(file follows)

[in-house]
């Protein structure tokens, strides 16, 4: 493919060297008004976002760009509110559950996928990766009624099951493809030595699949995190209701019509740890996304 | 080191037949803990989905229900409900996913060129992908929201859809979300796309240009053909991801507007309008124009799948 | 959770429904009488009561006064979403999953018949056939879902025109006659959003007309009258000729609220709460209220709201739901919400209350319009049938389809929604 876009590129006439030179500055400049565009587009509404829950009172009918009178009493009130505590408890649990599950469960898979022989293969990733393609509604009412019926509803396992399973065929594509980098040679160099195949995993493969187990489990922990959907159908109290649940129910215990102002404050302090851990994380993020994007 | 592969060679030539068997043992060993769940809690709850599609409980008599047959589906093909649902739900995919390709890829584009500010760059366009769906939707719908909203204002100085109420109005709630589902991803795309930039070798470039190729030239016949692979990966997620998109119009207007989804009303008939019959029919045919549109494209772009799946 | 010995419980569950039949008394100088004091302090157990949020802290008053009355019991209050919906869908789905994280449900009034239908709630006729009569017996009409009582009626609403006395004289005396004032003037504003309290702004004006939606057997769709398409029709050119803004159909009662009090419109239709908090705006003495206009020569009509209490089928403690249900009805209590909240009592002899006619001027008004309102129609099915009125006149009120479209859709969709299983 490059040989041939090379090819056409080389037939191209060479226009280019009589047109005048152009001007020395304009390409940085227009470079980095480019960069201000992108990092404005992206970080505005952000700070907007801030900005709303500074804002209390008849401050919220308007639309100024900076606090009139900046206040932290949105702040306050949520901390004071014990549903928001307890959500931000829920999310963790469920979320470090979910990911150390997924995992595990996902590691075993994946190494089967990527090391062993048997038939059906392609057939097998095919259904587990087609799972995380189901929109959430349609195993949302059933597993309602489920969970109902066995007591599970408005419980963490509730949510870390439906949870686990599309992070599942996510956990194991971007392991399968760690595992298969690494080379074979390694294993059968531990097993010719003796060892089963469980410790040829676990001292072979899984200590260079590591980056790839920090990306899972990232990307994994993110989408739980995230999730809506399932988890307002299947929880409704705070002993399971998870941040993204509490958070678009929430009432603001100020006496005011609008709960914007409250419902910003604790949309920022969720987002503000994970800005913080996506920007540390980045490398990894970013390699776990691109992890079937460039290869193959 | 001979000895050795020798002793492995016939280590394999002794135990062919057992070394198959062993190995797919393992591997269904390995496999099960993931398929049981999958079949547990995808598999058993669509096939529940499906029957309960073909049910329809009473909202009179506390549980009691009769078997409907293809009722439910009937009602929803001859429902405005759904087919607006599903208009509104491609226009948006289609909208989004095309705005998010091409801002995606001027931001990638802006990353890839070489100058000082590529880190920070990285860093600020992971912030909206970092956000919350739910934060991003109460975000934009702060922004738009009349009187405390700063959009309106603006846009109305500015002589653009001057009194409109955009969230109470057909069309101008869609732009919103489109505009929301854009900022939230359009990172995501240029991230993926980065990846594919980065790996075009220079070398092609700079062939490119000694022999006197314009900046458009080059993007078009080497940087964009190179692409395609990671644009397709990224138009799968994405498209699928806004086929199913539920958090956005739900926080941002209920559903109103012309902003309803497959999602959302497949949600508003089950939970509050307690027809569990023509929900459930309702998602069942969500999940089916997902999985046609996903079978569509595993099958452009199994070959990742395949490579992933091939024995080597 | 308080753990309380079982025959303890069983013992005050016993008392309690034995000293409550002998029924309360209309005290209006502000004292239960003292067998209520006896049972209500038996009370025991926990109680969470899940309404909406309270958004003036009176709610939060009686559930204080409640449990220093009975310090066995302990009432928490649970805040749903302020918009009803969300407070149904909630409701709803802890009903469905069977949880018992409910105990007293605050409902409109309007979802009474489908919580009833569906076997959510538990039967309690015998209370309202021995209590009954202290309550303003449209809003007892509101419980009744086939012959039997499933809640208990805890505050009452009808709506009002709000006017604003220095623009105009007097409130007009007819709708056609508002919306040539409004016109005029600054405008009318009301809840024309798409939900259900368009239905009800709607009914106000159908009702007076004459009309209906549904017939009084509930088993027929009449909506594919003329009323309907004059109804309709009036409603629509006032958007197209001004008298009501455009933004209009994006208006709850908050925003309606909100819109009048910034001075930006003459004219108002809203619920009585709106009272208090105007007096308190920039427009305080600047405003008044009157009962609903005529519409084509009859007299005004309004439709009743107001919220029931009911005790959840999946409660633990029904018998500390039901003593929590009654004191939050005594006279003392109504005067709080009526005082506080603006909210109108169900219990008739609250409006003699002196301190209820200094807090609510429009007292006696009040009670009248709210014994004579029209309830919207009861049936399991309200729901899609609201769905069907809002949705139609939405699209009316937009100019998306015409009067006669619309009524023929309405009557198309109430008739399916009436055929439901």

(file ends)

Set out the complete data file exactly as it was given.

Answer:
[in-house]
């Protein structure tokens, strides 16, 4: 493919060297008004976002760009509110559950996928990766009624099951493809030595699949995190209701019509740890996304 | 080191037949803990989905229900409900996913060129992908929201859809979300796309240009053909991801507007309008124009799948 | 959770429904009488009561006064979403999953018949056939879902025109006659959003007309009258000729609220709460209220709201739901919400209350319009049938389809929604 876009590129006439030179500055400049565009587009509404829950009172009918009178009493009130505590408890649990599950469960898979022989293969990733393609509604009412019926509803396992399973065929594509980098040679160099195949995993493969187990489990922990959907159908109290649940129910215990102002404050302090851990994380993020994007 | 592969060679030539068997043992060993769940809690709850599609409980008599047959589906093909649902739900995919390709890829584009500010760059366009769906939707719908909203204002100085109420109005709630589902991803795309930039070798470039190729030239016949692979990966997620998109119009207007989804009303008939019959029919045919549109494209772009799946 | 010995419980569950039949008394100088004091302090157990949020802290008053009355019991209050919906869908789905994280449900009034239908709630006729009569017996009409009582009626609403006395004289005396004032003037504003309290702004004006939606057997769709398409029709050119803004159909009662009090419109239709908090705006003495206009020569009509209490089928403690249900009805209590909240009592002899006619001027008004309102129609099915009125006149009120479209859709969709299983 490059040989041939090379090819056409080389037939191209060479226009280019009589047109005048152009001007020395304009390409940085227009470079980095480019960069201000992108990092404005992206970080505005952000700070907007801030900005709303500074804002209390008849401050919220308007639309100024900076606090009139900046206040932290949105702040306050949520901390004071014990549903928001307890959500931000829920999310963790469920979320470090979910990911150390997924995992595990996902590691075993994946190494089967990527090391062993048997038939059906392609057939097998095919259904587990087609799972995380189901929109959430349609195993949302059933597993309602489920969970109902066995007591599970408005419980963490509730949510870390439906949870686990599309992070599942996510956990194991971007392991399968760690595992298969690494080379074979390694294993059968531990097993010719003796060892089963469980410790040829676990001292072979899984200590260079590591980056790839920090990306899972990232990307994994993110989408739980995230999730809506399932988890307002299947929880409704705070002993399971998870941040993204509490958070678009929430009432603001100020006496005011609008709960914007409250419902910003604790949309920022969720987002503000994970800005913080996506920007540390980045490398990894970013390699776990691109992890079937460039290869193959 | 001979000895050795020798002793492995016939280590394999002794135990062919057992070394198959062993190995797919393992591997269904390995496999099960993931398929049981999958079949547990995808598999058993669509096939529940499906029957309960073909049910329809009473909202009179506390549980009691009769078997409907293809009722439910009937009602929803001859429902405005759904087919607006599903208009509104491609226009948006289609909208989004095309705005998010091409801002995606001027931001990638802006990353890839070489100058000082590529880190920070990285860093600020992971912030909206970092956000919350739910934060991003109460975000934009702060922004738009009349009187405390700063959009309106603006846009109305500015002589653009001057009194409109955009969230109470057909069309101008869609732009919103489109505009929301854009900022939230359009990172995501240029991230993926980065990846594919980065790996075009220079070398092609700079062939490119000694022999006197314009900046458009080059993007078009080497940087964009190179692409395609990671644009397709990224138009799968994405498209699928806004086929199913539920958090956005739900926080941002209920559903109103012309902003309803497959999602959302497949949600508003089950939970509050307690027809569990023509929900459930309702998602069942969500999940089916997902999985046609996903079978569509595993099958452009199994070959990742395949490579992933091939024995080597 | 308080753990309380079982025959303890069983013992005050016993008392309690034995000293409550002998029924309360209309005290209006502000004292239960003292067998209520006896049972209500038996009370025991926990109680969470899940309404909406309270958004003036009176709610939060009686559930204080409640449990220093009975310090066995302990009432928490649970805040749903302020918009009803969300407070149904909630409701709803802890009903469905069977949880018992409910105990007293605050409902409109309007979802009474489908919580009833569906076997959510538990039967309690015998209370309202021995209590009954202290309550303003449209809003007892509101419980009744086939012959039997499933809640208990805890505050009452009808709506009002709000006017604003220095623009105009007097409130007009007819709708056609508002919306040539409004016109005029600054405008009318009301809840024309798409939900259900368009239905009800709607009914106000159908009702007076004459009309209906549904017939009084509930088993027929009449909506594919003329009323309907004059109804309709009036409603629509006032958007197209001004008298009501455009933004209009994006208006709850908050925003309606909100819109009048910034001075930006003459004219108002809203619920009585709106009272208090105007007096308190920039427009305080600047405003008044009157009962609903005529519409084509009859007299005004309004439709009743107001919220029931009911005790959840999946409660633990029904018998500390039901003593929590009654004191939050005594006279003392109504005067709080009526005082506080603006909210109108169900219990008739609250409006003699002196301190209820200094807090609510429009007292006696009040009670009248709210014994004579029209309830919207009861049936399991309200729901899609609201769905069907809002949705139609939405699209009316937009100019998306015409009067006669619309009524023929309405009557198309109430008739399916009436055929439901």